We decided to further investigate the reason why amplification of gyrB also recovered parE genes only from Firmicutes and not from Proteobacteria. To do this, we performed a phylogenetic analysis that estimated the distances between gyrB and parE sequences of the species that were introduced in the mock communities (Fig 3). As we expected, gyrB sequences of different members of phylum Firmicutes appeared to be more similar to parE sequences from those same Firmicutes genomes than to gyrB sequences extracted from Proteobacteria genomes. This result confirms why the parE paralog gene was amplified only within strains belonging to phylum Firmicutes in our experiment.

Fig 3. Unrooted phylogenetic tree constructed with the partial gyrB and parE sequences extracted from the genomes of bacterial species present in the mock communities.

Branch length scale indicates the number of nucleotide substitutions per site. The tree is divided into three main branches: parE genes from Proteobacteria, gyrB genes from Proteobacteria, and parE/gyrB genes from Firmicutes. The two sub-branches discriminating between parE and gyrB genes from Firmicutes are equally distant from the gyrB branch of Proteobacteria.

These results highlight that, within ecosystems containing Firmicutes species, gyrB assignment databases must also take parE sequences into account. Here, both types of OTUs were included in all further analyses and are referred to collectively as gyrB sequences (in the context of comparison to 16S rDNA) unless a specific mention of parE sequences is necessary.

Genus-level bacterial diversity in food is comparably described by 16S and gyrB amplicon analysis

Because the OTUs from both the 16S- and gyrB-based analysis could be accurately assigned to genus-level taxonomic identifications, we merged all OTU data to this level. We then performed principal coordinates analyses (PCoAs) based on Bray-Curtis distances to statistically compare the bacterial diversity detected using the two markers within the mock communities (Fig 4A) and food samples (Fig 4B). Both PCoAs revealed a clustering pattern that was strikingly similar between communities analyzed with gyrB and those analyzed with 16S rDNA. At the genus level, it thus appeared that gyrB and 16S had captured nearly identical images of the community composition for all samples.

Fig 4. Principal coordinates analyses (PCoAs) based on Bray-Curtis distances among communities recovered by16S rRNA and gyrB gene sequencing of (A) mock communities and (B) food samples.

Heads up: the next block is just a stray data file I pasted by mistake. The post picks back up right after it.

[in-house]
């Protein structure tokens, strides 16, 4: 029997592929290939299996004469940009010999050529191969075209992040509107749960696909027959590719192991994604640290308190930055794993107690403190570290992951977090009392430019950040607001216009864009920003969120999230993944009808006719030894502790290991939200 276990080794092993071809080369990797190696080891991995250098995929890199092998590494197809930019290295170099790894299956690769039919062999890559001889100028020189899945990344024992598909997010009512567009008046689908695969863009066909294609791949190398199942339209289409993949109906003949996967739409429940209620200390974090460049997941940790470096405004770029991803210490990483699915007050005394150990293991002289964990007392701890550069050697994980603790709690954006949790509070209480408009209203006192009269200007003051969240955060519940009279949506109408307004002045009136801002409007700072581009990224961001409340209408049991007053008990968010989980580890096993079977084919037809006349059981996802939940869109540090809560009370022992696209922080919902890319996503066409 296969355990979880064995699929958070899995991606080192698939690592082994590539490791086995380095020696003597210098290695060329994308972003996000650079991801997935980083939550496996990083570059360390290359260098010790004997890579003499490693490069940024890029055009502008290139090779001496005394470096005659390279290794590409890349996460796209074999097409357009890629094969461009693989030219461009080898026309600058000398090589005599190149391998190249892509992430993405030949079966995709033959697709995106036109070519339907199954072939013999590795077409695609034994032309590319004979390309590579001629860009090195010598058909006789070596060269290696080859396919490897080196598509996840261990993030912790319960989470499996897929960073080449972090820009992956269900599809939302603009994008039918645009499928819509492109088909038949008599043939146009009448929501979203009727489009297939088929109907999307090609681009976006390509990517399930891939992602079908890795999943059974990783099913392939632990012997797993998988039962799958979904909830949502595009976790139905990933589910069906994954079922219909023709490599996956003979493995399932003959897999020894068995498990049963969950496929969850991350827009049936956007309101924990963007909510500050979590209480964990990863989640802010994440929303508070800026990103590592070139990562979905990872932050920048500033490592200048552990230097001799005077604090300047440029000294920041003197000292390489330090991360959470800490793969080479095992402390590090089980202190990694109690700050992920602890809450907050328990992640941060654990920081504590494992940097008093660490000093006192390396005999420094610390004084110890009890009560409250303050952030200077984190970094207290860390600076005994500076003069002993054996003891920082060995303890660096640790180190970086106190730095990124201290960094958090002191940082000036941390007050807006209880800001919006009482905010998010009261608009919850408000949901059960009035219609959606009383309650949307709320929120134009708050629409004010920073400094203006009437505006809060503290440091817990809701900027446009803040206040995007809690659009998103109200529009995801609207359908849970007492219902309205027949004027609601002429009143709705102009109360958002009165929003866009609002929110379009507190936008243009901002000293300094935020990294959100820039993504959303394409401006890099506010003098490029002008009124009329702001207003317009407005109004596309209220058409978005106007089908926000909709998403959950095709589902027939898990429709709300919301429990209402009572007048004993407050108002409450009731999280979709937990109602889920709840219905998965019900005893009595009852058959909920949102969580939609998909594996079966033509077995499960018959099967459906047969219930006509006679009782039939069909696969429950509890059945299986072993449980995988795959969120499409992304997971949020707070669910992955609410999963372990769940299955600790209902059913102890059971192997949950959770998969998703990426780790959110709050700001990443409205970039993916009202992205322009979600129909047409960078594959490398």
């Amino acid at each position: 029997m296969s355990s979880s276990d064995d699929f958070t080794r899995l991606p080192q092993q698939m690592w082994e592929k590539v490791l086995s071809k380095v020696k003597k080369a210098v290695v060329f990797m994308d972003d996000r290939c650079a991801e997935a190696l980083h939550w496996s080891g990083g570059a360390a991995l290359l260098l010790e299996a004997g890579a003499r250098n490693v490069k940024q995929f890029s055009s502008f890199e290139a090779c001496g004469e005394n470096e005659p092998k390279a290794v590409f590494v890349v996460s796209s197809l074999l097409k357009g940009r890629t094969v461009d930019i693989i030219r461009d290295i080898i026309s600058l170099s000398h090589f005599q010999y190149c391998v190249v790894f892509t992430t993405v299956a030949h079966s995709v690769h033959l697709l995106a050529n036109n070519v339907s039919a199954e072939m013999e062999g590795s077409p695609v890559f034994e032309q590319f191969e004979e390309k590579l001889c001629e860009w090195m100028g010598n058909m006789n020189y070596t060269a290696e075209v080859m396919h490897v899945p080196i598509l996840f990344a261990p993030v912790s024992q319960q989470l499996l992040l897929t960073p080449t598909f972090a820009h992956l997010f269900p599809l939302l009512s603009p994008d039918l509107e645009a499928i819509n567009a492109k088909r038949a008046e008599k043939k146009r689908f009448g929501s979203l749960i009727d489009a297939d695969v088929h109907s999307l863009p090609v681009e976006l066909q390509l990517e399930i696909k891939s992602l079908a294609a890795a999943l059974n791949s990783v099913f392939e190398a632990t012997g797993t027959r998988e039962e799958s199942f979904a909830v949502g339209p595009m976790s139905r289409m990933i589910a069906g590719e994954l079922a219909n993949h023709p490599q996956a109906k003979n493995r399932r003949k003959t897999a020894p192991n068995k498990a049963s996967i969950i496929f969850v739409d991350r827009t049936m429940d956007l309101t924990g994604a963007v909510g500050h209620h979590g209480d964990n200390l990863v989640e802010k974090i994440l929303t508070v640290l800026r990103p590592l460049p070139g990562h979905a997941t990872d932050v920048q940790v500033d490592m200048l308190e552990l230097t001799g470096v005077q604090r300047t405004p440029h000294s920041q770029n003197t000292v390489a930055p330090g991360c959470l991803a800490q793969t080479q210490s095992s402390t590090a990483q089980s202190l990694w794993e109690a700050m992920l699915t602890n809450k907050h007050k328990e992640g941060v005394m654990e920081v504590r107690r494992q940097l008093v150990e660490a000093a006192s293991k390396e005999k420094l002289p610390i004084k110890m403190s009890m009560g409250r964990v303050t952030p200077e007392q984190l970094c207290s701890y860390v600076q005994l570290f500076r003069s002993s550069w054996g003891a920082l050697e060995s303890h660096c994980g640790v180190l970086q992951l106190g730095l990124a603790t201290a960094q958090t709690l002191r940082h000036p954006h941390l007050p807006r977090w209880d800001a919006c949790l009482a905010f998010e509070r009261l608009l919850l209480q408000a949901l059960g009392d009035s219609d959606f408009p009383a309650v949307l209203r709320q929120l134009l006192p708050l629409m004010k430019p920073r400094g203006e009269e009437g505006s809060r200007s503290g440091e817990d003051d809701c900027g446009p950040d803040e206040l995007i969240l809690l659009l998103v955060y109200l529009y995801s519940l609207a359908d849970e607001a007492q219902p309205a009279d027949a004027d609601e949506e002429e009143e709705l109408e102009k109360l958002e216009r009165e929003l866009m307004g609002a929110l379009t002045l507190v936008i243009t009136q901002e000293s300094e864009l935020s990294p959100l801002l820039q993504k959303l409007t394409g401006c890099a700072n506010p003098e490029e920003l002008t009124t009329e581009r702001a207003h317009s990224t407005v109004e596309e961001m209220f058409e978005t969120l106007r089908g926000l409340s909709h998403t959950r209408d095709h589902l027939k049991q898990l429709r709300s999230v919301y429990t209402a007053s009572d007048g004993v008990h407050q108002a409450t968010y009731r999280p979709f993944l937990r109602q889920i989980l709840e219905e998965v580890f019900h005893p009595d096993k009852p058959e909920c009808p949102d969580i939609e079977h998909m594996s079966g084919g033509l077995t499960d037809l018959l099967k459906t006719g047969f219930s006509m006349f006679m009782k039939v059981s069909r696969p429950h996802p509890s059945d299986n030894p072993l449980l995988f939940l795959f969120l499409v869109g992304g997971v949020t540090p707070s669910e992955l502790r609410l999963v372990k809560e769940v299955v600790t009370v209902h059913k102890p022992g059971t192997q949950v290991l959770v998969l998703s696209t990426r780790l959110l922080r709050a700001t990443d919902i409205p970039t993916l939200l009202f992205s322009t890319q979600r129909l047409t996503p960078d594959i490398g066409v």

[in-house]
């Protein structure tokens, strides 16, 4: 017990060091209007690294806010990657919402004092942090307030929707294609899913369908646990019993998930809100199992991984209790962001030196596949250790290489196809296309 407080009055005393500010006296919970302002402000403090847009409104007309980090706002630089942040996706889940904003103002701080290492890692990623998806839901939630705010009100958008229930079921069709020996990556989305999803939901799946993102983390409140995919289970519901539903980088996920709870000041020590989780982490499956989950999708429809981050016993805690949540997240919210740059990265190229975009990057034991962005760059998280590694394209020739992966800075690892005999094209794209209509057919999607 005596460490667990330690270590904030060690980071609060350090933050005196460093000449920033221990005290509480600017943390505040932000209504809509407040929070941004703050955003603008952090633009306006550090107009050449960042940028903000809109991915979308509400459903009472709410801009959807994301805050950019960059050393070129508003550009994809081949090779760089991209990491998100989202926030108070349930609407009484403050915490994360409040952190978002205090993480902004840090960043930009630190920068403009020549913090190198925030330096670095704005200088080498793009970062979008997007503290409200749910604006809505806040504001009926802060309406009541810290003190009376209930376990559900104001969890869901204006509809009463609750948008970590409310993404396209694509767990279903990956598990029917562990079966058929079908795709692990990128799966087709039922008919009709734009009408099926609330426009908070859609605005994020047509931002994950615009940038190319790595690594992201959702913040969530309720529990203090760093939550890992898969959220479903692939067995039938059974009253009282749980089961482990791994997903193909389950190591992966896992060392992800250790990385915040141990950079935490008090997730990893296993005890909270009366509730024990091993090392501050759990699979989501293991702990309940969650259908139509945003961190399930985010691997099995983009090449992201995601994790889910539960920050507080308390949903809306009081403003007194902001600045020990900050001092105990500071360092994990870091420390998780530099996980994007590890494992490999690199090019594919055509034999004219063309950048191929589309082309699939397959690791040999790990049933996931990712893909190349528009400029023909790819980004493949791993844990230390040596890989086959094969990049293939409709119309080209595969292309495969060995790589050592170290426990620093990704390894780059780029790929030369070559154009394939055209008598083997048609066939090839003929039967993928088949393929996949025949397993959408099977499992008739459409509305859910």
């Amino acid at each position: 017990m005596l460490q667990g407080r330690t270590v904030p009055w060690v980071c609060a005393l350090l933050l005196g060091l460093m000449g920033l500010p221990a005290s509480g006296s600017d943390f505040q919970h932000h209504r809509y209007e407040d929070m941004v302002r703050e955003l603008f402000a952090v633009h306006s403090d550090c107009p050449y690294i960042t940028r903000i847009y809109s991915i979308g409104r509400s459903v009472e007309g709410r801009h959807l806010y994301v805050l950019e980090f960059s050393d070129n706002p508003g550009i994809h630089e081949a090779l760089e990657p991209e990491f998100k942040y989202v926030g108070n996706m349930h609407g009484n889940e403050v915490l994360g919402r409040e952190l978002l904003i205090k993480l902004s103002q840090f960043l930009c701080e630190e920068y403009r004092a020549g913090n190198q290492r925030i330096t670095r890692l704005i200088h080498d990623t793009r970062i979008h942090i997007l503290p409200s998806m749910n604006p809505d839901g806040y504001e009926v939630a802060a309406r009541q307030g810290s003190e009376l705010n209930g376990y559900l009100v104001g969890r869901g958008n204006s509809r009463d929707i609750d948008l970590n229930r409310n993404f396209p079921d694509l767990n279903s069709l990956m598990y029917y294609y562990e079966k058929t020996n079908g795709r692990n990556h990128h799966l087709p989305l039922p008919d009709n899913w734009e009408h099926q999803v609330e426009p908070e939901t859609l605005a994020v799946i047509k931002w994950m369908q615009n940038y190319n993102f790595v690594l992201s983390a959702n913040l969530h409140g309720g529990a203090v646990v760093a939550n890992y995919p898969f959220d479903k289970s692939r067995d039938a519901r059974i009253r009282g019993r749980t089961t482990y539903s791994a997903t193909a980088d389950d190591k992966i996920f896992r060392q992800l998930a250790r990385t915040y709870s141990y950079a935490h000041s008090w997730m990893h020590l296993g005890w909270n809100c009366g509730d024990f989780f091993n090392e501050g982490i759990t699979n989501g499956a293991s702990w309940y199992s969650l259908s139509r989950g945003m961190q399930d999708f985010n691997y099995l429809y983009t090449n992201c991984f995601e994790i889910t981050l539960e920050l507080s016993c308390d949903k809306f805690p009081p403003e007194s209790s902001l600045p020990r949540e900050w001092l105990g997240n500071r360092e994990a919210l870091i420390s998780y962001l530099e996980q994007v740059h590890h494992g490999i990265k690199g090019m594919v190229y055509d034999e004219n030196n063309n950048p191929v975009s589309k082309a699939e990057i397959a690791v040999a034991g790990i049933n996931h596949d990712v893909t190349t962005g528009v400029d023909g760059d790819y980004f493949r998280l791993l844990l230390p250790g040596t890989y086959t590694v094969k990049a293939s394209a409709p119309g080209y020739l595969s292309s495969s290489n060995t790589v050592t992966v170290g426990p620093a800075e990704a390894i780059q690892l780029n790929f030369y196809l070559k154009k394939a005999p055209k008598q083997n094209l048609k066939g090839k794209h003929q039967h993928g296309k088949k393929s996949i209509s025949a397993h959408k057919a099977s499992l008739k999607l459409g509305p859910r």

All OTUs within the communities were identified to the level of genus. The first and second axes of the PCoA performed for MC samples explained a high degree of the influence of OTUs on communities, with respectively 50.8% and 31.3% of the total variance. Similarly, the first and second axes of the PCoA performed on food sample communities explained, respectively, 43.9% and 26.3% of the total variance.

In the PCoA of the mock communities, it is interesting to note that MC1, MC2, and MC3 are evenly distributed along an axis whose orientation is close to that of the first axis of the PCoA. Since these samples consisted of the same species (identical richness) mixed in different proportions, this axis could potentially represent the evenness between Proteobacteria species and Firmicutes species. Moreover, the second axis of the PCoA also appeared to correspond to the species richness found in our sample: while MC4—composed of only 5 genera—was located in the lower part of this axis, MC5—consisting of about 40genera—was found on the upper part of this axis. This trend was confirmed by the placement of MC2, which contained 15 distinct genera and which was located at an equal distance to both MC4 and MC5.

The PCoA of the mock communities provided a good view of the fidelity of gyrB with respect to 16S rDNA in standardized samples. The second PCoA likewise demonstrated that the two markers yielded similar results, but this time in the naturally occurring bacterial communities of food samples. Furthermore, this statistical analysis confirmed that any potential bias that may have been introduced due to variations in the prevalence of parE among the gyrB sequences was heavily outweighed by the structuring influence of food origin: in most cases, communities recovered from a given food product clustered together on the factorial plane regardless of the marker used for sequencing. There were, however, differences among samples of certain food types. For example, while the community composition of all samples of pork or poultry sausage was generally similar, samples of salmon and cod fillet yielded bacterial communities that were clearly more variable among themselves. Interestingly, the low Bray-Curtis distance between 16S- and gyrB-based pork sausage samples contradicted the results of the rarefaction analysis. As Bray-Curtis distance is sensitive to the abundance of shared OTUs, this difference might have stemmed from the prevalence of OTUs of very low abundance, which could have increased species richness in the 16S rDNA pork sausage samples compared to gyrB samples. A closer look at these OTUs revealed that 80% of the OTUs that comprised the increased richness in the 16S pork sausage samples were assigned to five genera (Lactobacillus, Leuconostoc, Brochothrix, Pseudomonas, and Acinetobacter) which are in fact the main constituents of the abundant microbiota in these samples. Therefore, we concluded that 16S amplification in the pork sausage samples had unexpectedly generated a high degree of artificial diversity which was not filtered out during our quality control to remove spurious OTUs.